In this post you mention that there are no liaisons made with words beginning with an aspirated h such as les héros or les haricots (this one used to get me all the time). But you give an example of a liaison with hôtel, “grand hôtel”. So this h must not be aspirated. My question or challenge is that I don’t hear a great difference in the pronunciation of the h in hôtel vs. héro. How can I know if an h is aspirated or not?
Good question. Les haricots is a tricky word for some French too. Don’t worry too much about it. Actually what we called h aspiré (aspirated) and h muet (mute) is just a distinction. But no difference in the pronunciation of the word héro and hôtel .
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Good article! But I couldn’t really care less about some ‘hot girl nearby’.
Not me :p
Elizabeth, you totally missed it. Those aspirated h’s were because of you
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It looks like I am a little late to the party, but to distinguish the sound of douze ans, using American English pronunciation, I would say the ou sound is like the oo in goose, and for deux ans the eux is the very common French e sound that you can make when you make your lips to say an ‘o’ and then say ‘e’.
Let me know if this is a good definition:
Liaison: when you pronounce a consonant at the end of a word when the next word begans with a vowel or h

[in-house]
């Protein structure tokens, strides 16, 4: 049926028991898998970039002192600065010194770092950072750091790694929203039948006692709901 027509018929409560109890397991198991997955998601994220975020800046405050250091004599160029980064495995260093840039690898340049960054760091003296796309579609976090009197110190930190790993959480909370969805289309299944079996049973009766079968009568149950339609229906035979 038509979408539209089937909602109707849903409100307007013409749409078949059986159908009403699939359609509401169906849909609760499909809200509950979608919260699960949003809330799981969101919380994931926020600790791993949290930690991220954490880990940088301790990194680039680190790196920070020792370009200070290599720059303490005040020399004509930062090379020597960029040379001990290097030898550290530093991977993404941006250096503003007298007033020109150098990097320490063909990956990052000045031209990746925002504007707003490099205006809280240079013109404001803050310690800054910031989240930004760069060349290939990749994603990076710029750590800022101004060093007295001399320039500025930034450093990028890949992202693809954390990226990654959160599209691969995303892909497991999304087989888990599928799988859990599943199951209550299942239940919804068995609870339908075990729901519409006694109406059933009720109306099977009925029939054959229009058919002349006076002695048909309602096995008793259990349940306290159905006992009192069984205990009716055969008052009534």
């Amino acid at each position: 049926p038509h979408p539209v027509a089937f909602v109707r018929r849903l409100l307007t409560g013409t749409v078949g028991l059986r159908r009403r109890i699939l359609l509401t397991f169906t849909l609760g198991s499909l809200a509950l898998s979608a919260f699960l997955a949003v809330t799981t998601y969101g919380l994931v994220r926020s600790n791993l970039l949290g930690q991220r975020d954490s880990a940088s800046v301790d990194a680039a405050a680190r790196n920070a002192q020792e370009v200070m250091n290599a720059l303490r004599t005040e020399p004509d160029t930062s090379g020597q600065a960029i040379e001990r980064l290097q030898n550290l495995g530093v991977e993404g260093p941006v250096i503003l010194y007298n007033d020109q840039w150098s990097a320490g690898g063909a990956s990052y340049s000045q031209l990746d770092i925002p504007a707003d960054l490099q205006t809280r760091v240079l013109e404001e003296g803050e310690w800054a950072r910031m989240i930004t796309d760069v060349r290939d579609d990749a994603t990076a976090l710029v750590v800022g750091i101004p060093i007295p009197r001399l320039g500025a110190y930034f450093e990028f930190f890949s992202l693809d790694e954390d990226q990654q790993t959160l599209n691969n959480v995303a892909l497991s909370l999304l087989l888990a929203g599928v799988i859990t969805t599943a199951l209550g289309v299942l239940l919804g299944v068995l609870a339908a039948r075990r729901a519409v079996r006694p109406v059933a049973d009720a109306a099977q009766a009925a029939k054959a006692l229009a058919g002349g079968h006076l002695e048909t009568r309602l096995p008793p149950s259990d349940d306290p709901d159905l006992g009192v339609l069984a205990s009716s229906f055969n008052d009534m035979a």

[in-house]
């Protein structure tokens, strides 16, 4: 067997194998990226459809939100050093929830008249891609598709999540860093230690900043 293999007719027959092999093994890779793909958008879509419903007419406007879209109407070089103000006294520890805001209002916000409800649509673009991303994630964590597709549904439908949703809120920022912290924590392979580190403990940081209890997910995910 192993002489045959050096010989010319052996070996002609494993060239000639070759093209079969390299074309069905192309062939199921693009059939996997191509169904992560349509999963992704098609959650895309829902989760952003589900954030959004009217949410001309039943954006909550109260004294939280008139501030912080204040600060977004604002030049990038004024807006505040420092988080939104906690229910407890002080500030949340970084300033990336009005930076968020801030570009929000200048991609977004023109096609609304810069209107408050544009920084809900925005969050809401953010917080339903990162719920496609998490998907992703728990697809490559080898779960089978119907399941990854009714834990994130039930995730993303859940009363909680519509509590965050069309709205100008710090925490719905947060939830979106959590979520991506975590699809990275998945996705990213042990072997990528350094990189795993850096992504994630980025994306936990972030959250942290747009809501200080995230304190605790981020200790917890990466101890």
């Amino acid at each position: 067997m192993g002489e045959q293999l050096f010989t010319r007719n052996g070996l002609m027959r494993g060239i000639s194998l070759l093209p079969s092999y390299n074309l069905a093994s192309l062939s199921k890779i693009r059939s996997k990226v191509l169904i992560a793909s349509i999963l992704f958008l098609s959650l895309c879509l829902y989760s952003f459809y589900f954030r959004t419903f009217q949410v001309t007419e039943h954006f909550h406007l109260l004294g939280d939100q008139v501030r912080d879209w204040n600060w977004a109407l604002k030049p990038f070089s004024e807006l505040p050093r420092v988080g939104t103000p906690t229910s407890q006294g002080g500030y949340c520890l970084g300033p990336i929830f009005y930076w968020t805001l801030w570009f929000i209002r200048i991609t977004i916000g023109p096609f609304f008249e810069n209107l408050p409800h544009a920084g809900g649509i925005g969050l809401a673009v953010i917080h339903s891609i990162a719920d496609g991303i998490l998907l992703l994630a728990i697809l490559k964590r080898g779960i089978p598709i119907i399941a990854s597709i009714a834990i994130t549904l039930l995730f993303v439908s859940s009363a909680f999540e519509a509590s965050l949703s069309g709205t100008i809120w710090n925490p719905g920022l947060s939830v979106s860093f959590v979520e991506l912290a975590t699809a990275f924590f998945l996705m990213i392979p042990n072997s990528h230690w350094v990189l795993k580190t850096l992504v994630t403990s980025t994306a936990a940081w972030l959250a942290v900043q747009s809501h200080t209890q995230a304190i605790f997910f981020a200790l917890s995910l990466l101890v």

If that is the definition, I think I get liaisons, but if not, I am totally confused. Thanks.
Please read the article to see exactly the rules. It’s a bit more complicated.
Though you say that not using liaison makes one sound like a bumbling mess I notice that people also say that it is mainly older people use liaisons. Does that mean that its acceptable, at least among young people, to not use liaisons?
Older people tend to use it more (I am not even sure about that) but every French speakers should use it.
Thank you for the quick reply to my previous question. I have one more if that’s ok.
Is it correct to liaison after tu form of etre? For example:
tu es intelligent
tew eh zahn teh lee jahn
you are intelligent
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Great article. Thanks.
Is there a liaison before “et”? Example: Elles sont jolies et grandes?
Bonjour Tee I will not say it. Merci